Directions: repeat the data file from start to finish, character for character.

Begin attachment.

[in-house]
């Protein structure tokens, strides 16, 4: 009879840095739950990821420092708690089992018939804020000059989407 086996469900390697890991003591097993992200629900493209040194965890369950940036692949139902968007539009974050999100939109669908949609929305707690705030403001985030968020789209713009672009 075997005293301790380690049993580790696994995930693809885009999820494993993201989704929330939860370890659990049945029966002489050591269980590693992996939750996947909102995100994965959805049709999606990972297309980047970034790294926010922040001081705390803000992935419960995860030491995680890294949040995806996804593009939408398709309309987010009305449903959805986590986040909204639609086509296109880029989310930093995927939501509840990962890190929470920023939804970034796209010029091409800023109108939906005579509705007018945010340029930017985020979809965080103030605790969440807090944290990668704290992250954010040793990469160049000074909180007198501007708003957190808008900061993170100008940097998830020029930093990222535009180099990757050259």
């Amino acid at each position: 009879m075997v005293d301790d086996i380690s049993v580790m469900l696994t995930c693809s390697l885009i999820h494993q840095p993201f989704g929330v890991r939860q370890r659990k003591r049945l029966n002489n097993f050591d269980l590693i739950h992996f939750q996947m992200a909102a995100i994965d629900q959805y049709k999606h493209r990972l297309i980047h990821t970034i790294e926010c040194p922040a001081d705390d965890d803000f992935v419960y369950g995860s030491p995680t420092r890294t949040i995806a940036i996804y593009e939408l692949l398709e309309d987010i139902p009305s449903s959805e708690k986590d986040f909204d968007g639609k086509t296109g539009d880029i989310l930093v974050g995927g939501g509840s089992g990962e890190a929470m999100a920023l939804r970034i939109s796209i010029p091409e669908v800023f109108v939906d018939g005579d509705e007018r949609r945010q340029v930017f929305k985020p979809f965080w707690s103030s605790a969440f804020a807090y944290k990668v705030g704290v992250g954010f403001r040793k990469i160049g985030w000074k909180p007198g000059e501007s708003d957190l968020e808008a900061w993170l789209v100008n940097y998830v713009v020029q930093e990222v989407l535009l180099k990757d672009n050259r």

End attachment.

[in-house]
């Protein structure tokens, strides 16, 4: 009879840095739950990821420092708690089992018939804020000059989407 086996469900390697890991003591097993992200629900493209040194965890369950940036692949139902968007539009974050999100939109669908949609929305707690705030403001985030968020789209713009672009 075997005293301790380690049993580790696994995930693809885009999820494993993201989704929330939860370890659990049945029966002489050591269980590693992996939750996947909102995100994965959805049709999606990972297309980047970034790294926010922040001081705390803000992935419960995860030491995680890294949040995806996804593009939408398709309309987010009305449903959805986590986040909204639609086509296109880029989310930093995927939501509840990962890190929470920023939804970034796209010029091409800023109108939906005579509705007018945010340029930017985020979809965080103030605790969440807090944290990668704290992250954010040793990469160049000074909180007198501007708003957190808008900061993170100008940097998830020029930093990222535009180099990757050259």
């Amino acid at each position: 009879m075997v005293d301790d086996i380690s049993v580790m469900l696994t995930c693809s390697l885009i999820h494993q840095p993201f989704g929330v890991r939860q370890r659990k003591r049945l029966n002489n097993f050591d269980l590693i739950h992996f939750q996947m992200a909102a995100i994965d629900q959805y049709k999606h493209r990972l297309i980047h990821t970034i790294e926010c040194p922040a001081d705390d965890d803000f992935v419960y369950g995860s030491p995680t420092r890294t949040i995806a940036i996804y593009e939408l692949l398709e309309d987010i139902p009305s449903s959805e708690k986590d986040f909204d968007g639609k086509t296109g539009d880029i989310l930093v974050g995927g939501g509840s089992g990962e890190a929470m999100a920023l939804r970034i939109s796209i010029p091409e669908v800023f109108v939906d018939g005579d509705e007018r949609r945010q340029v930017f929305k985020p979809f965080w707690s103030s605790a969440f804020a807090y944290k990668v705030g704290v992250g954010f403001r040793k990469i160049g985030w000074k909180p007198g000059e501007s708003d957190l968020e808008a900061w993170l789209v100008n940097y998830v713009v020029q930093e990222v989407l535009l180099k990757d672009n050259r």